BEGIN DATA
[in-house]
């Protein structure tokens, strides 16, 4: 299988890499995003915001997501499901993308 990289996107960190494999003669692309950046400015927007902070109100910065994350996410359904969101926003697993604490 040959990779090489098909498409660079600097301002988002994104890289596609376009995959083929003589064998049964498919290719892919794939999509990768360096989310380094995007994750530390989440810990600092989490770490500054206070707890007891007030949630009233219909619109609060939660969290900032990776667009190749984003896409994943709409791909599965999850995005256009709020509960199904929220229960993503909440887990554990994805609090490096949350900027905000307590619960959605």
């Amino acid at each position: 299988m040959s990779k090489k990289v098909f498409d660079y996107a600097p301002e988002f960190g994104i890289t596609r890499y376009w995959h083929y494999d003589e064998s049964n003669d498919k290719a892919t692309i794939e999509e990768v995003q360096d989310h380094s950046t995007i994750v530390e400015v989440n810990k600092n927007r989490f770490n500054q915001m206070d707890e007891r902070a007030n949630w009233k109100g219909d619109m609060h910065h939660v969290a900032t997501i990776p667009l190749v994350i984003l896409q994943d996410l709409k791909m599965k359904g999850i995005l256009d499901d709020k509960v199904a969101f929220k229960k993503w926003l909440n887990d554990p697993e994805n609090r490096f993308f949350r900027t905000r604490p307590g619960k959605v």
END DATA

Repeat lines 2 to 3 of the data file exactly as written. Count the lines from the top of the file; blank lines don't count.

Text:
């Protein structure tokens, strides 16, 4: 299988890499995003915001997501499901993308 990289996107960190494999003669692309950046400015927007902070109100910065994350996410359904969101926003697993604490 040959990779090489098909498409660079600097301002988002994104890289596609376009995959083929003589064998049964498919290719892919794939999509990768360096989310380094995007994750530390989440810990600092989490770490500054206070707890007891007030949630009233219909619109609060939660969290900032990776667009190749984003896409994943709409791909599965999850995005256009709020509960199904929220229960993503909440887990554990994805609090490096949350900027905000307590619960959605």
């Amino acid at each position: 299988m040959s990779k090489k990289v098909f498409d660079y996107a600097p301002e988002f960190g994104i890289t596609r890499y376009w995959h083929y494999d003589e064998s049964n003669d498919k290719a892919t692309i794939e999509e990768v995003q360096d989310h380094s950046t995007i994750v530390e400015v989440n810990k600092n927007r989490f770490n500054q915001m206070d707890e007891r902070a007030n949630w009233k109100g219909d619109m609060h910065h939660v969290a900032t997501i990776p667009l190749v994350i984003l896409q994943d996410l709409k791909m599965k359904g999850i995005l256009d499901d709020k509960v199904a969101f929220k229960k993503w926003l909440n887990d554990p697993e994805n609090r490096f993308f949350r900027t905000r604490p307590g619960k959605v």